High-grade gliomas are the main cause of death in children with brain tumours. Despite recent advances in cancer therapy, their prognosis remains poor and the treatment is still challenging. To date, surgery followed by radiotherapy and temozolomide is the standard therapy. However, increasing knowledge of glioma biology is starting to impact drug development towards targeted therapies. The identification of agents directed against molecular targets aims at going beyond the traditional therapeutic approach in order to develop a personalized therapy and improve the outcome of pediatric high-grade gliomas. In this paper, we critically review the literature regarding the genetic abnormalities implicated in the pathogenesis of pediatric malignant gliomas and the current development of molecularly targeted therapies. In particular, we analyse the impact of molecular biology on the prognosis and treatment of pediatric high-grade glioma, comparing it to that of adult gliomas.

1. Introduction

Brain tumors are the most common solid tumors affecting childhood and the main cause of cancer-related death in children. Gliomas make up approximately 60% of all pediatric brain tumors and about half of these are considered high-grade malignancies. In particular, pediatric glioblastoma (GBM, grade IV WHO) accounts for 15% of all pediatric brain tumours [1]. Despite efforts to improve treatment, children with high-grade glioma (HGG) still have a dismal outcome with a 5-year survival of less than 20% [2].

Surgery followed by radiotherapy (RT) is the standard treatment of patients with HGG. Surgery has prognostic significance in patients with near total resection and at present it is the strongest indicator of prognosis in pediatric HGG. Focal RT is used as first-line therapy except in children under 3 years. Recently, the combination of RT and temozolomide (TMZ) followed by adjuvant TMZ showed a superior outcome compared to RT in the treatment of adults with newly diagnosed GBM [3]. However, several studies on the use of TMZ in the treatment of children with HGG were performed with disappointing results (Table 1) [49].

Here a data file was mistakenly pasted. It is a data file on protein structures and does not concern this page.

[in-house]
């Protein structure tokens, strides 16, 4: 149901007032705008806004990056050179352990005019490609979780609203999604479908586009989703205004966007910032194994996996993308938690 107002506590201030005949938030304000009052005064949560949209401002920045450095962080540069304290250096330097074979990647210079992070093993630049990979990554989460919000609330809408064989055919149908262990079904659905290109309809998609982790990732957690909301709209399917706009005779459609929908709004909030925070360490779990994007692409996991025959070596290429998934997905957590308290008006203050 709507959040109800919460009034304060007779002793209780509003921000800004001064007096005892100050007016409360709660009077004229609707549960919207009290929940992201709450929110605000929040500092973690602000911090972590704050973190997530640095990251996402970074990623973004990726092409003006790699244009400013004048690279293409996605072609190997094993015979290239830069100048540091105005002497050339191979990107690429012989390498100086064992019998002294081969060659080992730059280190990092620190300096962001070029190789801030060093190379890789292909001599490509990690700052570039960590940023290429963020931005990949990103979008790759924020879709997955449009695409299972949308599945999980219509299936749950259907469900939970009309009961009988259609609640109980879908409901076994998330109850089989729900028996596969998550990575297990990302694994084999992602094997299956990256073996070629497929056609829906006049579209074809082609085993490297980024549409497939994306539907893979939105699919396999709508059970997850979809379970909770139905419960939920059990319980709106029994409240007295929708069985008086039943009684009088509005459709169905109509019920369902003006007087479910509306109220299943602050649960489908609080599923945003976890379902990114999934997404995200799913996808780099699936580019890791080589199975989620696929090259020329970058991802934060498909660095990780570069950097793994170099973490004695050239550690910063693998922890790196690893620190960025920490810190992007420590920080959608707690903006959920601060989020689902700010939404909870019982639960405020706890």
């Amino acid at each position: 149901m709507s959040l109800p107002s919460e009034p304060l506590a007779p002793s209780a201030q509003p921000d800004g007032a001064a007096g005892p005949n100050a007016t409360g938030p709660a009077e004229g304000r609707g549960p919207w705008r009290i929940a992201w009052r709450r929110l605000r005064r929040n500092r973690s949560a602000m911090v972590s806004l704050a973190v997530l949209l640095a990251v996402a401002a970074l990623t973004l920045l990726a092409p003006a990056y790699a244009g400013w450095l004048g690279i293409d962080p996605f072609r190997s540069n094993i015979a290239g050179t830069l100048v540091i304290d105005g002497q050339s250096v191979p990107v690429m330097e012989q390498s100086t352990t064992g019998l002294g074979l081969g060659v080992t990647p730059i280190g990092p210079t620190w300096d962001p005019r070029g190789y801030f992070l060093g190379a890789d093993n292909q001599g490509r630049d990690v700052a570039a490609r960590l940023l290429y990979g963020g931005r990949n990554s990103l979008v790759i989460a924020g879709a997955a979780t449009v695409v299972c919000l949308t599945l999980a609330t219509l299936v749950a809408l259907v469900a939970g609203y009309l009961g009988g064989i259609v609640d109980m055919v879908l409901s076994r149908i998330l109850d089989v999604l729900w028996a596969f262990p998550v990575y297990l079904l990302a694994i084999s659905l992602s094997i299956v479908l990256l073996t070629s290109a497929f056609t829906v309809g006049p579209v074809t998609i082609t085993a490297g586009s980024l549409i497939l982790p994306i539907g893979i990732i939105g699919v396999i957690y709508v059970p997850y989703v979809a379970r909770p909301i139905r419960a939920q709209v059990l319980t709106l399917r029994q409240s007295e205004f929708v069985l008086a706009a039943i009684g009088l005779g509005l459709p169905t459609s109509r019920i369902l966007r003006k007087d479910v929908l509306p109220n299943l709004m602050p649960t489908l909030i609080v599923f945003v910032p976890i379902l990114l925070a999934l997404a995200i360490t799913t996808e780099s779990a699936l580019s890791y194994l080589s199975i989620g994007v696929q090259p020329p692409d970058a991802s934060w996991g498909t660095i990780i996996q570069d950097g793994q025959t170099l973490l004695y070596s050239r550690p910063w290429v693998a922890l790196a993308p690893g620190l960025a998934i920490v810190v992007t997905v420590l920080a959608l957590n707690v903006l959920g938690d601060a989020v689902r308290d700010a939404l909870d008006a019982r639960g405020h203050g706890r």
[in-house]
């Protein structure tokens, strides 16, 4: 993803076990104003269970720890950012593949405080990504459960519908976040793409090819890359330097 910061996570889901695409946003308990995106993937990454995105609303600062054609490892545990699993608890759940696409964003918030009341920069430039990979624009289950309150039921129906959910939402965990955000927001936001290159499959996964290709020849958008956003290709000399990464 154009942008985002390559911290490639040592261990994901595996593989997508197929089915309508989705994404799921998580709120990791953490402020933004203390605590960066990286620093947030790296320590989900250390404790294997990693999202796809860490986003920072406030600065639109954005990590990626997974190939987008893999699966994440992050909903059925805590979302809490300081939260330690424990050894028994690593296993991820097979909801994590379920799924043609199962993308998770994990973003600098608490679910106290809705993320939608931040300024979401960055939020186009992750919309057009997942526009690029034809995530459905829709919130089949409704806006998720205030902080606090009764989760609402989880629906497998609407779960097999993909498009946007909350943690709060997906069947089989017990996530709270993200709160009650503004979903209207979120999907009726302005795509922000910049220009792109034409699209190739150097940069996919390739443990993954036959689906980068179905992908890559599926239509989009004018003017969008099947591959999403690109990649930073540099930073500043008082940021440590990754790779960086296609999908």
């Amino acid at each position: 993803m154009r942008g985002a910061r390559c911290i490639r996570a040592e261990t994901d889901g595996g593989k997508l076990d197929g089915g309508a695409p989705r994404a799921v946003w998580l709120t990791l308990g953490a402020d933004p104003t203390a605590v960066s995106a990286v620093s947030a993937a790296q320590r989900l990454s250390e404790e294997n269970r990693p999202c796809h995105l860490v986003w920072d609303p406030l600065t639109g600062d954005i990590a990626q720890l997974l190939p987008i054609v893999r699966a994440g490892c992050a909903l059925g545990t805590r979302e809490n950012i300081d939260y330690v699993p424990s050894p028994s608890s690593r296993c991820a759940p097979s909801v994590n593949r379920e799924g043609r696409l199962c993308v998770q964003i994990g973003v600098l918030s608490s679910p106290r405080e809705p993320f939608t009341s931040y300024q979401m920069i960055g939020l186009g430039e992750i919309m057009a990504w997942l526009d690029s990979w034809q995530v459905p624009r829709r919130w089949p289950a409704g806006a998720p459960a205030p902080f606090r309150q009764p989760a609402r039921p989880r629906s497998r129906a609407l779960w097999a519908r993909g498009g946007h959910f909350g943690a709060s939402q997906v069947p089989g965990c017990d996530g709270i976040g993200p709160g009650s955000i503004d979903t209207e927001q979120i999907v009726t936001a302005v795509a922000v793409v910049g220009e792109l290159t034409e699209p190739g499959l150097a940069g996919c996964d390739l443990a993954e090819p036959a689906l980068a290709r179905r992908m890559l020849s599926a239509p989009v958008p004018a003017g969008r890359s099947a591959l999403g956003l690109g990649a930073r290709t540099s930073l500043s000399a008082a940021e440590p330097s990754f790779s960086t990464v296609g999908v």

Recognizing the limitations of current standard therapy for HGG, over the past few years substantial advances have been made in molecular biology in identifying new therapeutic approaches. Molecular biological investigations have confirmed that the transformed phenotype of HGG is highly complex and is the result of the dysfunction of a variety of interrelated regulatory pathways (Figure 1) [10]. HGG displays complex chromosomal and genetic alterations leading to the inactivation of various tumor suppressor genes, as well as aberrant activation of protooncogenes. The molecular profiling of HGG in adults has been studied intensively because of its relatively high incidence in this population. Conversely, relatively few studies have been performed on pediatric HGG due to the difficulty in obtaining a large enough series of patient samples. Significant differences exist between adult and pediatric HGG, suggesting that the pathways and mechanisms of malignant gliomagenesis are molecularly distinct [11, 12]. In this review the genetic abnormalities known to be implicated in the pathogenesis of pediatric HGG are described, underlining their prognostic and predictive role and their main impact on the treatment, including the results achieved with new therapeutic agents directed against rational molecular targets (Table 1).